Wednesday, August 26, 2009

Is Brisbane Switched on to Retrofit?

With approximately 50% of the worlds population now living in cities, it makes it easier to understand how buildings currently consume 40% of the worlds energy. The idea of retro fitting our cities for sustainability has come as a welcome change. But hey….that's gonna be one hell of a renovation project!
Map of the world in city lights. Image sourced from

Thursday, August 20, 2009

Go Brisbane!

Marcus Westbury is a man who wears many hats. You might know him from such ABC docos as ‘Not Quite Art’, and other endeavours such as Renew Newcastle, and the ‘This is not art’ festival. He describes himself as a ‘broadcaster, writer, media maker and festival director’, but he is also actively involved in the creative industries and writes about media, culture and politics for a variety of different publications across Australia.

He is basically the ‘go to’ guy for an opinion on anything related to arts and culture.

On his own blog - – he has recently published his thoughts about the cultural lives 4 Australian cities – Brisbane, Adelaide, Sydney and Melbourne. He manages to dissect the traditional stereotypes (Brisbane = big country town; Sydney = Busy etc) and provide an informed insight into the state of the cultural pulse which runs through these cities.

Brisbane gets a rave review, which confirms what much of us already know about Brisbane, that it is growing up and there’s alot to be exited about. Here’s a cut & paste:

…Further north, something equally interesting is happening in Brisbane.

Compared with its complacent southern sisters, Brisbane feels young, dynamic and eager to try things. Brisbane is well beyond aspiring to be Sydney or Melbourne and is becoming a city that connects with Asian centres to the north and across the Pacific archipelago. Signature events such as the Asia Pacific Triennial, Multimedia Art Asia Pacific and programs of Chinese and other Asian art at the Gallery of Modern Art all reflect this.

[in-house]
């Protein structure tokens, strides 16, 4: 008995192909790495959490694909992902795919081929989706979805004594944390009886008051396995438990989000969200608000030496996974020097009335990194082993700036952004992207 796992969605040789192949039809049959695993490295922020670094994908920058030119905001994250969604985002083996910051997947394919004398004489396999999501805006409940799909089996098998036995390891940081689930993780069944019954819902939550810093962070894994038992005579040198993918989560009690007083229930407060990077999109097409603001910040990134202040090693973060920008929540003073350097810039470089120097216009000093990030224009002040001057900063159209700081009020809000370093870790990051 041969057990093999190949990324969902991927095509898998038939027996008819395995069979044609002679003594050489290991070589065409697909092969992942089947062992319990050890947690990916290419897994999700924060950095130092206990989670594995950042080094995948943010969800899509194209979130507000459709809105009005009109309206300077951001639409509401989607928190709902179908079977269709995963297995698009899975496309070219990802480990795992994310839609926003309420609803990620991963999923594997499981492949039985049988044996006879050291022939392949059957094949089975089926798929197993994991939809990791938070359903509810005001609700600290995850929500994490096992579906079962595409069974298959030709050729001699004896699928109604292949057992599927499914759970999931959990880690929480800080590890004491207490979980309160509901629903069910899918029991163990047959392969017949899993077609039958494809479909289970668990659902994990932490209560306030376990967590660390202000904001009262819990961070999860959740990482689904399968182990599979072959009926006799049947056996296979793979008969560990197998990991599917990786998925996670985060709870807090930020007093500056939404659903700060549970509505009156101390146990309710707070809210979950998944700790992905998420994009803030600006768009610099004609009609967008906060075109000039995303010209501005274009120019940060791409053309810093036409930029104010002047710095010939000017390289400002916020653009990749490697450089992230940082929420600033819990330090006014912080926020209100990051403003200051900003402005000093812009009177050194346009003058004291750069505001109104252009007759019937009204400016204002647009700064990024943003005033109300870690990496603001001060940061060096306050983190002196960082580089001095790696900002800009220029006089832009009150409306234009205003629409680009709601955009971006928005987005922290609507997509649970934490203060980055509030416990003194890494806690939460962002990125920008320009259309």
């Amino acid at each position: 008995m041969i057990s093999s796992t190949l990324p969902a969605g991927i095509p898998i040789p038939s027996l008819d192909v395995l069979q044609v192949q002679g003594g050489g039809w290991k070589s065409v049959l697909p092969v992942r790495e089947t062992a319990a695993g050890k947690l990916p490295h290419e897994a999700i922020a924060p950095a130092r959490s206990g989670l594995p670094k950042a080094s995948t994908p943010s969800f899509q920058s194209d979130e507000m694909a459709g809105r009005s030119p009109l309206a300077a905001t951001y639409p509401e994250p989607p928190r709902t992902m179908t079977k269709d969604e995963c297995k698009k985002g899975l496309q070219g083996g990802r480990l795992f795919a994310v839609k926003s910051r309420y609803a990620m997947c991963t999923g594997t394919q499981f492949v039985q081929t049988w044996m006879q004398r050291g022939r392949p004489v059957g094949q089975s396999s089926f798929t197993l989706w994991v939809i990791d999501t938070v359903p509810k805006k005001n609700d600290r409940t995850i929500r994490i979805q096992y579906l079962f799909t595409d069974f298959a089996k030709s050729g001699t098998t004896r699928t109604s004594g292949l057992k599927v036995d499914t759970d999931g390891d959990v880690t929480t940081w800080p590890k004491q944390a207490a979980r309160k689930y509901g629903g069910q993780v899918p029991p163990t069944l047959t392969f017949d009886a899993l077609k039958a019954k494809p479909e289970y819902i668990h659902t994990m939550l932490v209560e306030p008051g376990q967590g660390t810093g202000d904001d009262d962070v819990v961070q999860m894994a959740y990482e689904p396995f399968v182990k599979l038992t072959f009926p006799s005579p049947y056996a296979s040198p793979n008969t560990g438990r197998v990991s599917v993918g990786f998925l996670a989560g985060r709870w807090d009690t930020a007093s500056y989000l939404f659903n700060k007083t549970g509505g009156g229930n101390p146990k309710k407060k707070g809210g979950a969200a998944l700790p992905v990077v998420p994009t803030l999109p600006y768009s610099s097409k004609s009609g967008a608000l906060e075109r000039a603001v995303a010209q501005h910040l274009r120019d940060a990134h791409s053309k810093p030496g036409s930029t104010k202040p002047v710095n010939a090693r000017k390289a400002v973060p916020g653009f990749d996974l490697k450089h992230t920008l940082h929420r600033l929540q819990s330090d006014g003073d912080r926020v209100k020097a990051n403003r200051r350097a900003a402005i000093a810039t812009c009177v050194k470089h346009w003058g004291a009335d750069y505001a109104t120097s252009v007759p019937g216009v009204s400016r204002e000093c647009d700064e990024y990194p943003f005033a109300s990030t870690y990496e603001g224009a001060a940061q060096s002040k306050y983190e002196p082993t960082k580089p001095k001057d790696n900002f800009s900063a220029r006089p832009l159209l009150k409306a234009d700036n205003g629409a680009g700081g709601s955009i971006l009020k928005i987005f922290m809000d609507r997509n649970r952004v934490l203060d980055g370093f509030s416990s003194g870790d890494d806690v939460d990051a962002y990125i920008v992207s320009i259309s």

Brisbane is also home to a creative tension and fusion between art and pop culture, culture and technology — itself reflective of an Asian dynamic — that makes for distinctive creative ground.

Read the rest of it here.

Go Brisbane! Woot!

Wednesday, August 19, 2009

keep it simple! thanks Akira...

As a designer I find it humbling to experience 'design' in such a simple manner, to me it feels more accessible and a whole lot more inspiring!

The Akira Isogawa store in the fortitude valley is so simple it's almost hard to write about - it's a tall well (naturally) lit homely space supplemented with 34 incandescent pendant lights, a few bits of well lived furniture, manual till system, really tall mirrors, oh and amazing clothes! I think that's the point!!

Akira Isogawa is well known throughout the world for his designs, yet when there is a sale on (speaking from experience) he will be there in the store to share the experience with his 'consumers' - good stuff!

“I see craftsmanship as an implement with which to realise one’s vision. Past, present and future; that slogan continues in almost everything around which my work evolves. Timeless beauty and femininity in my design is profound, in a way for the wearer to express their inner soul.”